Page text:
b) Is delicious.
c) Is the road to Communism.
a) Show up next to burritos, and I'm OK with that.
b) Are a great, inexpensive source of protein. And if you eat them frequently they're entirely digestible. Your gut flora readjusts to digest whatever you eat, if you eat a lot of beans it will be easy to digest beans, if you eat a lot of steak it will be easy to eat steak. If you want to transition to eating beans when you don't, simply eat a few one day, a few more the next day, and so on. It's easy!
c) Beans! Don't say beans around me. Beans, I've said it before and I'll say it again, beans will be the death of us all.
4) A nice walk:
a) Is a delightful thing to do on vacation.
b) Is part of my every day.
c) Is the only way to get to the bar once your license is revoked.
5) Homemade vinaigrette:
a) Is something you'll typically find at rich people's houses.
b) Is just oil plus vinegar. That's hardly cooking, it's rudimentary addition! And what a nice way to jazz up greens, hot or cold.
c) Sounds like something that French cartoon skunk would get up to -- what was his name, Pepe le Pew? Whatever happened to that skunk? Oh, vinaigrette? I'm not eating something made out of skunks!
6) I try a new fruit or vegetable:
a) When they're safely concealed in a trendy martini.
b) If it seems appealing.
c) If it's incorporated into a Dorito chip. Cool Ranch -- that's like seven vegetables right there.
7) Whole foods:
a) Is a store.
b) Are unprocessed, recognizable foods like a piece of broccoli, or a chicken breast.
c) When I get a plate of tater skins, first it's whole, then it's two-thirds, one-third, burp!
8) Grains like quinoa, teff, or barley:
a) Keep showing up in my corn chips. It's like Where's Waldo in those bags sometimes. Freaky!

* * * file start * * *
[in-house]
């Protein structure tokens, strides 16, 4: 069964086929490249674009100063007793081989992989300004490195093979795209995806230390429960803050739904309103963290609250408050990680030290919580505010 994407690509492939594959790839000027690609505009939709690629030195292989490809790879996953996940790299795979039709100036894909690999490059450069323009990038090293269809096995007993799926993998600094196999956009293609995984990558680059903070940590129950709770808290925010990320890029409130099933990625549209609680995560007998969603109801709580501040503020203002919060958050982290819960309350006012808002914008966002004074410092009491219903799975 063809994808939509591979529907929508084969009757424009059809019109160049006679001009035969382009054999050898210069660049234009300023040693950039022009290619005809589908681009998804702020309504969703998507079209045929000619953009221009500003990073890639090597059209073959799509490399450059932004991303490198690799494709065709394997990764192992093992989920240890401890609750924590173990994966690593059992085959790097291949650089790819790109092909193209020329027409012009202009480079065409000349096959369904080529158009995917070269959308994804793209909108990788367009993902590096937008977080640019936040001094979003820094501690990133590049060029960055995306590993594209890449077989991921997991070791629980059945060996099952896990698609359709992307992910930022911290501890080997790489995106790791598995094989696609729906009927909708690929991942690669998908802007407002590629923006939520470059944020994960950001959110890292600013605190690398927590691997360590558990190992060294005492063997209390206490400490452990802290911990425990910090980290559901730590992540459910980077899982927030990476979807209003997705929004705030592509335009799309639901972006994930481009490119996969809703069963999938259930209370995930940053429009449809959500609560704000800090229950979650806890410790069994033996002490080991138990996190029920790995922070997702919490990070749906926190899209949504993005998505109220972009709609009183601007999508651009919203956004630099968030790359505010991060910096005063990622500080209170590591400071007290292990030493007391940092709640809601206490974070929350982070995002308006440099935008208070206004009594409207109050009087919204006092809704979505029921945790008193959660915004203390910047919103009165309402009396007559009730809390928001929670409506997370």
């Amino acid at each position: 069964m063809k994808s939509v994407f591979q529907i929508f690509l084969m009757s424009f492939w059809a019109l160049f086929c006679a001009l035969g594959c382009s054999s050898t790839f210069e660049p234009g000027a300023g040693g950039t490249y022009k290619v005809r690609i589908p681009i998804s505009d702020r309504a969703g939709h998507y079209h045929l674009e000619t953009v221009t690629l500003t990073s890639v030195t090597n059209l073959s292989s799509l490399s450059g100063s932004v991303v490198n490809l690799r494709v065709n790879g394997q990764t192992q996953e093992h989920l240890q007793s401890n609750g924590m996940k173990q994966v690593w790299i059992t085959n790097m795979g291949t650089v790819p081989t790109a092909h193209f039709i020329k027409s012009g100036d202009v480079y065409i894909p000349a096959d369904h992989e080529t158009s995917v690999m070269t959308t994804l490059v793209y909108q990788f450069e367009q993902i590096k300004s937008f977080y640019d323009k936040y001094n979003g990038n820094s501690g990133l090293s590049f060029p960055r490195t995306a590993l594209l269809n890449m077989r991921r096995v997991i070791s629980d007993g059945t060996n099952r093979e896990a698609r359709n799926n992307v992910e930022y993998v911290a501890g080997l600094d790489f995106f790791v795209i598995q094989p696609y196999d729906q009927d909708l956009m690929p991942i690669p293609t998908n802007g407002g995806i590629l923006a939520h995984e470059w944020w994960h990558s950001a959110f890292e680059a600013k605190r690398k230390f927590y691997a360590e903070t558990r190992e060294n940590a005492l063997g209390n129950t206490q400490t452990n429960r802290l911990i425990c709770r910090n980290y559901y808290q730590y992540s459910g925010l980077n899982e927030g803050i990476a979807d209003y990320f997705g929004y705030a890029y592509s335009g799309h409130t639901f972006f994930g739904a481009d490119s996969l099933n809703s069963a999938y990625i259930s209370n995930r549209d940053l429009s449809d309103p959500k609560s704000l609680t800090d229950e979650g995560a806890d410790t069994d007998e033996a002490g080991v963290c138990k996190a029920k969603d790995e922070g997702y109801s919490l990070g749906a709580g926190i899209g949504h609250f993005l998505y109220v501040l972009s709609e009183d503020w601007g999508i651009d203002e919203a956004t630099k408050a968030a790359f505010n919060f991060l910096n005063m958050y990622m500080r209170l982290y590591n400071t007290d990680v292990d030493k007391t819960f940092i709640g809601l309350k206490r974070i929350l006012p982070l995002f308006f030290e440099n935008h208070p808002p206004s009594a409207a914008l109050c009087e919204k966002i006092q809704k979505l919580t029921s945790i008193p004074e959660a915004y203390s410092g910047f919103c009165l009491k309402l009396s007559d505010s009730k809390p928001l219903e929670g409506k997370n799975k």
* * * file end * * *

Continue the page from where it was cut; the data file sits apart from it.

b) Are a delicious way to mix up weeknight cooking.
c) Are grounds for lethal self-defense in seven states.
9) Warm oatmeal:
a) Is fantastic with double-fudge frosting.
b) Can be made for pennies from whole oats during the week, and reheated every day for a healthy, tasty breakfast.
c) Is the kind of thing celebrities eat at Sundance, in order to lord their superiority over us.
10) A glass of red wine with dinner:
a) Is nice -- at Christmas.
b) Is a great way to get health-promoting antioxidants, and to bond with friends and loved ones.
c) Is less efficient than drinking vodka from a paper bag, under your car.
11) Eating with friends or family:
a) Is worse than eating in front of the television, better than eating with hyenas.
b) Is part of my every day.
c) Is what kicked off every felony I've ever been charged with.
IF YOU ANSWERED:
Mostly A's: Consider taking a walk and eating a some broccoli! You know you want to.
Mostly B's: Good for you! It's all genetics and lifestyle now. If you're getting plenty of exercise and are still looking for something to improve, why not teach a kid to make split-pea soup? It's one of the greatest gifts you could give a young person starting out in life.
Mostly C's: OK, we've got problems. First thing you need to do is read up on the mind-body connection. You are not a personality and a string of accomplishments suspended like a balloon from a stick. That stick has problems, you have problems! Return to high school or your grandma's kitchen and read up on health, nutrition, and learn how to cook yourself a bowl of split-pea soup. Or find a good restaurant to serve you a bowl of split-pea soup.